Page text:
Raphael Ugwu Writer, Software Engineer and a lifelong student.

Handling server-side applications with Nuxt’s Composition API

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Handling server side applications with Nuxt’s Composition API

Recently, there has been an increase in the adoption of Vue’s Composition API in the ecosystem. Its ability to maintain components as they grow and also its encouragement of reusing components comes in handy in lots of large projects. Due to server-side rendering, projects written in Nuxt have a hard time using Vue’s Composition API. The Nuxt team observed this and put together a composition API for projects written in Nuxt. In this article, we’ll take a look at how the Nuxt Composition API works, its leverage over Vue’s Composition API, and best practices for using it in projects.

Getting started

To add Nuxt’s Composition API to your project, install it like you would install a plugin:

npm install @nuxtjs/composition-api --save

/*  For Yarn users */

yarn add @nuxtjs/composition-api

When this is successfully done, enable the module in your Nuxt config file:

{
  buildModules: [
    '@nuxtjs/composition-api'
  ]
}

Handling application data

The main challenges users encounter when using Vue’s Composition API in Nuxt projects comes from data not being returned during communication between the server and client sides of the application. Let’s say we have data that we want to retrieve from an API and display on a Nuxt app:

import { ref } from '@nuxtjs/composition-api'

function useTodo () {
  const todo = ref({})

  const fetchPost = async (id) => {
    fetch('https://gorest.co.in/public-api/todos/' + user_id)
      .then(response => response.json())
      .then(json => post.value = json)
  }

  return {
    todo,
    fetchTodo
  }  
}

When we try to import and use the useTodo function in our Nuxt application, the data retrieved from the API fails to get to the server-side because the basic action of fetching the data is asynchronous while, by default, server-side implementations run synchronously. Thus the code sample below will return an empty div:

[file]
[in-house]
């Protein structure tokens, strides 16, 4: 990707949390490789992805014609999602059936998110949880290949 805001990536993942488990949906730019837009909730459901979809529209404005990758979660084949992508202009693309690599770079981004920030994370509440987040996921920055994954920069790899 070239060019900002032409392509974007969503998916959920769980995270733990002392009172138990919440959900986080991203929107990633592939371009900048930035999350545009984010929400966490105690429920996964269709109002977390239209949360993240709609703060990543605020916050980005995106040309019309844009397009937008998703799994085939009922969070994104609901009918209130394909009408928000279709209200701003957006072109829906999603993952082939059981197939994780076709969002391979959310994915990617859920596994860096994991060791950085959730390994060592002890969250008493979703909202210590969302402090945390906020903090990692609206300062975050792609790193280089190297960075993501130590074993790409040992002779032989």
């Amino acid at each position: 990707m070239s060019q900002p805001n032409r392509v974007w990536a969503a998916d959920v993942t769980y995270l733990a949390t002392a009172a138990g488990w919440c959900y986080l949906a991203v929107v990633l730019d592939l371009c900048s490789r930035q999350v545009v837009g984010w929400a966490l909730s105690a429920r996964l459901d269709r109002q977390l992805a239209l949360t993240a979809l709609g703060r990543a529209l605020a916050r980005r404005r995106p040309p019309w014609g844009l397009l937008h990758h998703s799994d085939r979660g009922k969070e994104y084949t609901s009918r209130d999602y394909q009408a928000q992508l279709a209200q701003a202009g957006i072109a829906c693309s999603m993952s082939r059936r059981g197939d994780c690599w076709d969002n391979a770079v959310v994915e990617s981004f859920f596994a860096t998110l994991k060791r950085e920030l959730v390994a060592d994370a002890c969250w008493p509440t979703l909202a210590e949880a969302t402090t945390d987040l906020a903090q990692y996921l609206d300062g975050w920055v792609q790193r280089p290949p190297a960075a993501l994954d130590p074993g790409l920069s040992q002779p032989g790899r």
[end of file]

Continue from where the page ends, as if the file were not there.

<template>
  <div>{{ data.title }}</div>
</template>

<script>
import { useTodo } from '@/composables'

export default defineComponent({
  setup (props, { root }) {
    const { todo, fetchTodo } = useTodo($root.route.params.user_id)

    fetchTodo()

    return { todo }
  }
})
</script>

Nuxt’s Composition API provides a wrapper called useFetch for fetching data from the server side and relaying it to the client side. It does a useful job in preventing multiple asynchronous network calls as it ensures navigation is done just once on the server side and the resulting data is retrieved by our client-side code and used as its initial state. Using a mock REST API sample, let’s take a look at how we can retrieve data with the useFetch wrapper:

import { defineComponent } from '@nuxtjs/composition-api'
import { ref, useFetch } from '@nuxtjs/composition-api'

function useTodo (id) {
  const todo = ref({})

  const { fetch: fetchTodo } = useFetch(async () => fetch('https://gorest.co.in/public-api/todos/' + user_id)
    .then(response => response.json())
    .then(json => todo.value = json)
  )

  return {
    post,
    fetchTodo
  }  
}

In the code block above, useFetch returns fetchTodo – a fetch function used to make our asynchronous call. Once this call is made the first time, our server-side code will contain our list of todos:

<div key="0">
  Aggredior the testimony of the multitude, therefore I will restore the color of whic   h I see.
</div>

Accessing additional modules with Nuxt Context

The Composition API also provides the ability to access properties provided by Nuxt Context such as a store, route, or environmental variables. It does this via a wrapper called useContext – which can also access Nuxt module properties. Let’s see how context makes use of the nuxtjs/axios module to make a request. The first thing we’ll do is install the module we want to access properties from:

npm install @nuxtjs/axios

Next, we’ll add it to our Nuxt configuration file:

// nuxt.config.js

export default {
  modules: [
    '@nuxtjs/axios',
  ],

  axios: {
    // proxy: true
  }
}